CHARLOTTE, N.C. — Editor's Note: A previous version of this article stated the victim was identified as "Jill Roe." That is a separate case involving Charlotte-Mecklenburg Schools.
The suit says the city and school did not protect the former student, known as "Jane Doe," from getting raped on the Myers Park campus in 2015. The jurors were chosen Tuesday morning after being questioned by judge Bob Conrad.
In the suit, the 15-year-old Jane Doe says another student, an 18-year-old male, grabbed her and took her from campus and forced her into the nearby woods, and sexually assaulted her despite her verbal protests.
Doe alleges after the assault officials did not react in a timely and appropriate manner.
Conrad asked 14 prospective jurors a series of questions before the three parties picked who should make the jury. Six potential jurors who were questioned were dismissed, along with the rest of the prospective jury pool. The jurors were seated shortly after 11 a.m.
Questions asked of the jury included where they lived, if they own or rent their home and their education level. Conrad also asked them about their employment status and if they had any knowledge of the case. Potential jurors were also questioned if they knew any of the probable witnesses who could be called during the trial.
During Tuesday's hearing, it was revealed that Jane Doe's parents, and at least another family member, may testify during the trial. The school resource officer involved in the victim's complaint may also be called by the Board of Education to testify.
The lawsuit also claims that the district allowed a hostile environment through a policy of deliberate indifference to known reports of sexual misconduct and Myers Park administration punished her as she missed classes as she dealt with the trauma of the events. Those claims were argued against by attorneys for both the CMS board and the city, who went on to say Jane Doe's parents reportedly barred her from making a statement to police and did not wish to see the school's final report about the alleged assault.
Day 1: Witnesses called
The first witness called by the plaintiff's attorneys was called after a lunch break, identified by the initials "S.B." She shared she had attended Myers Park High School from 2014 through 2018 and did not know Jane Doe, but was allegedly assaulted in the woods.
She recounted her experience with "E.L.", claiming the two dated until their relationship reportedly turned abusive. S.B. told the jury Myers Park administration and the school resource officer advised her not much could be done when she reported being stalked and harassed by E.L. but did get what was called a "School Protective Order" against him. Still, S.B. claimed E.L. continued to harass and stalk her, and that she was socially ostracized.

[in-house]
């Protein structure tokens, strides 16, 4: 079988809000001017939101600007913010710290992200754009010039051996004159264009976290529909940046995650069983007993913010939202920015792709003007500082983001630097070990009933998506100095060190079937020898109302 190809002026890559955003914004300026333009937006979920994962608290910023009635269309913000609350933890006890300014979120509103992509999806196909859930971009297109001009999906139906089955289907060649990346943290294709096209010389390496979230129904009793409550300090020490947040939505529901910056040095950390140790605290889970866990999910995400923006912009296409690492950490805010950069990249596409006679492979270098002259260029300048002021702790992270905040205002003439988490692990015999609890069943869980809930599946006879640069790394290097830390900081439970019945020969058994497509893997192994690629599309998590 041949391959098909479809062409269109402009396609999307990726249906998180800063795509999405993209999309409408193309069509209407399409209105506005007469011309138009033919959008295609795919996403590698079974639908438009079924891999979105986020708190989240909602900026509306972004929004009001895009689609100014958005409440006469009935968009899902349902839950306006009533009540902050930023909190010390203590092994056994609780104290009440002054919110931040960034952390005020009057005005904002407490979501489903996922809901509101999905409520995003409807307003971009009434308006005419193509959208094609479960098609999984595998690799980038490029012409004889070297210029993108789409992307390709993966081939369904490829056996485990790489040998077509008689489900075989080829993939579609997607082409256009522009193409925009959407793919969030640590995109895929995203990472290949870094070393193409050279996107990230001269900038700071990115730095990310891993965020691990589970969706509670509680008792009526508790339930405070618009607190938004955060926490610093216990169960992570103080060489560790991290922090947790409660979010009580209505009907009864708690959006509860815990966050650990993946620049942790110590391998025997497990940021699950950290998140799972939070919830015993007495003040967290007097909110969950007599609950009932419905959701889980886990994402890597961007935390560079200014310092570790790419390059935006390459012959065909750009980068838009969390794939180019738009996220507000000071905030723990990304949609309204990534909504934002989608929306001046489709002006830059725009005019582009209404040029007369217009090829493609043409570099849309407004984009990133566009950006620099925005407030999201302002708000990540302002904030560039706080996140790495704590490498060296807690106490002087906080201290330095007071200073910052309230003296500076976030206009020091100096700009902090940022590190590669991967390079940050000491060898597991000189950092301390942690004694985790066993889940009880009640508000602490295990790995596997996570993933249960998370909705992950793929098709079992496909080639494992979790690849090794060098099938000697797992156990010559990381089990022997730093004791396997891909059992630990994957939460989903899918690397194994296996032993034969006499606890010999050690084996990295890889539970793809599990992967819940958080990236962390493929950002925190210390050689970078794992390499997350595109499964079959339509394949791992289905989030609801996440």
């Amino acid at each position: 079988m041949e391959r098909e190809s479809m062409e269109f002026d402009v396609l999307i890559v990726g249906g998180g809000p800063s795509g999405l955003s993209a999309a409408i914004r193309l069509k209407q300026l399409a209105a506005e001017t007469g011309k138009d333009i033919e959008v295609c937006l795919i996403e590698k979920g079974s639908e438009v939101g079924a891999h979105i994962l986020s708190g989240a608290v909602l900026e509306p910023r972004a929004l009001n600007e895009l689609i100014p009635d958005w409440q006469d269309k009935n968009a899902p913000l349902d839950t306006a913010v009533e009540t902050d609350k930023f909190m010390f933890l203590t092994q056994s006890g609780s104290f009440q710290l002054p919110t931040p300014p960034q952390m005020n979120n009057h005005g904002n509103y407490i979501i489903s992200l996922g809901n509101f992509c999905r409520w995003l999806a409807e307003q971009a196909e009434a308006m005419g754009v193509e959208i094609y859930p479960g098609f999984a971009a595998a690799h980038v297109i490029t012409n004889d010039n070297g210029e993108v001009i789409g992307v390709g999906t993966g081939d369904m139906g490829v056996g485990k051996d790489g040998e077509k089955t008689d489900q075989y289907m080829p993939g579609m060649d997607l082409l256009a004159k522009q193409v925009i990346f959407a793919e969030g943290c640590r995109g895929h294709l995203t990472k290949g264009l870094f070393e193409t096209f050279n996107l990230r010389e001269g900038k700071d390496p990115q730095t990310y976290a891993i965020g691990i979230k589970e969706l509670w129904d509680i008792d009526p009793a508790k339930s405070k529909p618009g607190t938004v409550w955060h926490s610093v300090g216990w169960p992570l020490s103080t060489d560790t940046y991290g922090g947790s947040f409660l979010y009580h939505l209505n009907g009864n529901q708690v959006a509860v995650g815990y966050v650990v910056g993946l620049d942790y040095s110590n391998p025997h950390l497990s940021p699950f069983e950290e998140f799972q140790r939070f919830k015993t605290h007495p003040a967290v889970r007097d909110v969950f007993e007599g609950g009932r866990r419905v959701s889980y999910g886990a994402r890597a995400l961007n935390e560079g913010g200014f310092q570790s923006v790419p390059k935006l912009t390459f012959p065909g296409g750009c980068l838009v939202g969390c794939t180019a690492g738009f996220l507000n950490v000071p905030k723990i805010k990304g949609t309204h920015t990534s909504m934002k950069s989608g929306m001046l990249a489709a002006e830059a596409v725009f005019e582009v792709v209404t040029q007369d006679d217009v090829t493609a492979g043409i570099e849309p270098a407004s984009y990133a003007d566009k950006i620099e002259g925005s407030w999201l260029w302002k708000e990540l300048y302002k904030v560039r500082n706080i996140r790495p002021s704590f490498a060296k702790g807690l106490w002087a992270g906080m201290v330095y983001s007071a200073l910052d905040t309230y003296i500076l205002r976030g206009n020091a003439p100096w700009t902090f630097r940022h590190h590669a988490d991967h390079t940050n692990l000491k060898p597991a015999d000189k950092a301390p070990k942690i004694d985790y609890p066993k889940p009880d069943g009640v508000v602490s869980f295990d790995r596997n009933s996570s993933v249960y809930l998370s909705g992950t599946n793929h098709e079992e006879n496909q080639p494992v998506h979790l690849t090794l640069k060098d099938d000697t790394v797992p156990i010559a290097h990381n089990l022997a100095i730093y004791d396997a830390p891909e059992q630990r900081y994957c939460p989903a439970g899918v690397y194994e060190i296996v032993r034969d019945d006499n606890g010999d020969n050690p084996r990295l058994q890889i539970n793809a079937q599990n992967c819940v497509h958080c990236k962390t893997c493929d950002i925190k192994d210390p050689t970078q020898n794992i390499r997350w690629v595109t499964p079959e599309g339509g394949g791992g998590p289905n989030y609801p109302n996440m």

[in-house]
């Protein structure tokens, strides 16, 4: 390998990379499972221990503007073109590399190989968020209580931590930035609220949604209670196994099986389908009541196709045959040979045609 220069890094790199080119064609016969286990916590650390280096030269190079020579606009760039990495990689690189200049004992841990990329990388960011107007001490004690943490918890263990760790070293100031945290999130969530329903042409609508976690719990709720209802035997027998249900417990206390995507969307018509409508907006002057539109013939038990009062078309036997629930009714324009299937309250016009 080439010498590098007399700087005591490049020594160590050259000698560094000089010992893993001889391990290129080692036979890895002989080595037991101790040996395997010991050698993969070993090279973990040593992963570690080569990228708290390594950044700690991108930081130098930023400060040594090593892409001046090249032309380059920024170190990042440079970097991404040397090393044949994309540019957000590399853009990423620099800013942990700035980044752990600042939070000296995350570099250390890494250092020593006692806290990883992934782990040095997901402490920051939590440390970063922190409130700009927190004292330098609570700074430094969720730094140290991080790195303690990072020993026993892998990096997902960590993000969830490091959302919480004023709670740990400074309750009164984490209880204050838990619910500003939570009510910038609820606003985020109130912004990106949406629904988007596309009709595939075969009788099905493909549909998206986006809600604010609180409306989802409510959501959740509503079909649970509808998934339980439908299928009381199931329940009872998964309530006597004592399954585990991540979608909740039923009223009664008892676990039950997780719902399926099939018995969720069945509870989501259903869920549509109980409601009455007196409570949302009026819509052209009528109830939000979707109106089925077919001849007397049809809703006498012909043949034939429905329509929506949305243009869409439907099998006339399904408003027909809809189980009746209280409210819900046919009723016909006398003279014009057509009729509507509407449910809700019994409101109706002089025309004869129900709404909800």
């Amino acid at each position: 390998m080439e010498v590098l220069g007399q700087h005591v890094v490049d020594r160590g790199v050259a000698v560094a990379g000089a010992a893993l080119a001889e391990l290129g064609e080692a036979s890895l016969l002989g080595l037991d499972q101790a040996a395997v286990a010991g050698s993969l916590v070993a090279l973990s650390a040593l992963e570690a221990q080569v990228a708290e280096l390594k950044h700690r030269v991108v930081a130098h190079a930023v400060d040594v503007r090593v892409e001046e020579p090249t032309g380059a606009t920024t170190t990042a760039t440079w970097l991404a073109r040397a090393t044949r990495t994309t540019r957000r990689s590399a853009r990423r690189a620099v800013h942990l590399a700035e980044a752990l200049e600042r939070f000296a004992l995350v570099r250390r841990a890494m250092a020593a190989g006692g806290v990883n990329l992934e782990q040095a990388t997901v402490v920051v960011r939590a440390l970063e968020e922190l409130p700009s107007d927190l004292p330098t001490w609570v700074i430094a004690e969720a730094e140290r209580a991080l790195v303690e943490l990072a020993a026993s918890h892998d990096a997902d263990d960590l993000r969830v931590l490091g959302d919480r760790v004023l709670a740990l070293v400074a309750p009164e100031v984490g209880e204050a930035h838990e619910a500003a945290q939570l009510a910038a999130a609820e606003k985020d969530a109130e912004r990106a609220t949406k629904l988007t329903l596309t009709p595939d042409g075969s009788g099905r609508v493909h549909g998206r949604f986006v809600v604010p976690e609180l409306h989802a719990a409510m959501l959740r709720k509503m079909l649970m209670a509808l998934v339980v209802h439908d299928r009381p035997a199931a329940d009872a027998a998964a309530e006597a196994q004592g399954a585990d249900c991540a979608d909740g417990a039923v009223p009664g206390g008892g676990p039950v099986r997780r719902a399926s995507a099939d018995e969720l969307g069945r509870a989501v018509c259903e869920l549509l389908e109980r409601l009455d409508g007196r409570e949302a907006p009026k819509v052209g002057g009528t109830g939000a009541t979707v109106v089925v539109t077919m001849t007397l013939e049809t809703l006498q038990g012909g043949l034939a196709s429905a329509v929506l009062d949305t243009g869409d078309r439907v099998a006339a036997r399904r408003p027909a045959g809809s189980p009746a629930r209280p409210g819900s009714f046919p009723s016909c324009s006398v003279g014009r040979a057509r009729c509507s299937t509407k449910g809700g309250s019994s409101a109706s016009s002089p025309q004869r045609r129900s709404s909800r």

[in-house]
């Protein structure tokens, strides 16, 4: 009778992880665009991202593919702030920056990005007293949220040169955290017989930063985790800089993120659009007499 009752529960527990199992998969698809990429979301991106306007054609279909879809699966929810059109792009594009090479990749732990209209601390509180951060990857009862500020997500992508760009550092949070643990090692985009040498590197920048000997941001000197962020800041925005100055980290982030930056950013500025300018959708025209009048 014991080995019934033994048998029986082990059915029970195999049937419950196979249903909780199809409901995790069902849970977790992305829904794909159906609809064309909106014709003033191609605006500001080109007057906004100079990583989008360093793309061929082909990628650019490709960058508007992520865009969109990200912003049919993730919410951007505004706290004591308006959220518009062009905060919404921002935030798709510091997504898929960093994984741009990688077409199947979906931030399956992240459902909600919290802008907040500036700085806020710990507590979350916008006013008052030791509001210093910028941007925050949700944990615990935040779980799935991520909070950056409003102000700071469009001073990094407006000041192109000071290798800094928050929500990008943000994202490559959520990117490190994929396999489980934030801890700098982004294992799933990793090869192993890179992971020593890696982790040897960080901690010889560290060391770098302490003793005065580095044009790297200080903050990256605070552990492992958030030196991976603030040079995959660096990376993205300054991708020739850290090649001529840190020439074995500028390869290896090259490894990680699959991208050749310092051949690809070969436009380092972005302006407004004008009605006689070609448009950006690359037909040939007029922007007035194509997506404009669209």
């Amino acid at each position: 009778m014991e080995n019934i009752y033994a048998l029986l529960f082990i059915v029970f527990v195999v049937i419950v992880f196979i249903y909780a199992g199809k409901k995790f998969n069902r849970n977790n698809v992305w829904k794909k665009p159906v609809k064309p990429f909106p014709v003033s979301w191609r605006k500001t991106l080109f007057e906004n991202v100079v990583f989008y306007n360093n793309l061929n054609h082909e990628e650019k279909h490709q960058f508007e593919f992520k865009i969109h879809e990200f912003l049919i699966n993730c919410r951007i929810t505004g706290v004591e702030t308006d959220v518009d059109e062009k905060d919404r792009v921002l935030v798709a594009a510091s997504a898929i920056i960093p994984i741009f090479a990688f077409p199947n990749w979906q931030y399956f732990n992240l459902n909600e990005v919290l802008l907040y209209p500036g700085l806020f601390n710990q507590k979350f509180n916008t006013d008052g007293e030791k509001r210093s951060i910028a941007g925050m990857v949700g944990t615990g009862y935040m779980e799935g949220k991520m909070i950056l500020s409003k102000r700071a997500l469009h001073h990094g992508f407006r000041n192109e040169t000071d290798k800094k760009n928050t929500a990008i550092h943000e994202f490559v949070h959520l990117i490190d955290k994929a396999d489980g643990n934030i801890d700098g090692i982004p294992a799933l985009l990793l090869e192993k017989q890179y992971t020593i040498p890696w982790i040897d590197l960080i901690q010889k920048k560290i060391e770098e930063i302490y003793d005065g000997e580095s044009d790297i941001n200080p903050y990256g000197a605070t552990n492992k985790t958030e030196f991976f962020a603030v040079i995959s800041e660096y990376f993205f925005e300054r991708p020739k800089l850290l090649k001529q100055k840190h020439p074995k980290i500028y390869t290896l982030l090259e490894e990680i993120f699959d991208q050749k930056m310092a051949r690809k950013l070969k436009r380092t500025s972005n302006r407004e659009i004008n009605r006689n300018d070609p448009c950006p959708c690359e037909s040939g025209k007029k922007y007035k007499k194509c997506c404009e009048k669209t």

Supporting S.B.'s testimony was S.C., a male student at the time of the alleged assault S.B. faced. S.B. said he helped S.C. make the initial reports about E.L., and that he was ordered by school administrators to get her home the day she asked for help making the report. When the defense cross-examined both S.B. and S.C. separately, the two witnesses confirmed they did not file complaints with the city or with the Charlotte-Mecklenburg Police Department, since the school resource officer was employed by CMPD.
Another witness called by the plaintiff was C.H., another former Myers Park student. He said the only time he could recall school leaders discussing the woods with students was during an assembly in the fall semester of 2015. C.H. recalled that then-principal Mark Bosco gave gender-specific warnings about the woods during the assembly: that boys who went in there with girls could have "claims" made against them, and that girls wouldn't "leave happy".
C.H. did note that in another student's sex assault case, "Jill Roe" did see some action when she made her report, but her alleged abuser returned to class shortly after being pulled. He also noted he had been friends with Jill Roe since middle school and had stayed in contact with her.
The defense's cross-examination of C.H. was brief, and the plaintiff's attorneys then read into the record a previous deposition in which Bosco appeared. In this deposition, Bosco told attorneys he was aware of students using the woods for sex acts but said the greenway area was an "odd space" as the property was shared with parks and recreation services.
In the deposition, Bosco couldn't recall the Jill Roe report nor could he recall the action taken against that alleged abuser. He did, however, affirm giving students a "general warning" to not go near the woods.
The plaintiffs called in one more former Myers Park student: J.D., a girl who was one of Jane Doe's best friends. J.D. shared another perspective from the day Doe was reportedly assaulted, saying she and a group of friends were using a WhatsApp group chat to communicate. Doe had reportedly told the group she was trying to brush off inquiries about sex from the male student who would allegedly assault her, and J.D. said she advised cutting off contact with him.
However, the alleged abuser approached J.D. and Doe the day the assault allegedly happened in November 2015. J.D. stepped away, saying she would let them have space to discuss their issues and rounded a corner out of sight. Minutes later, however, both Doe and the other student were gone, and J.D. panicked.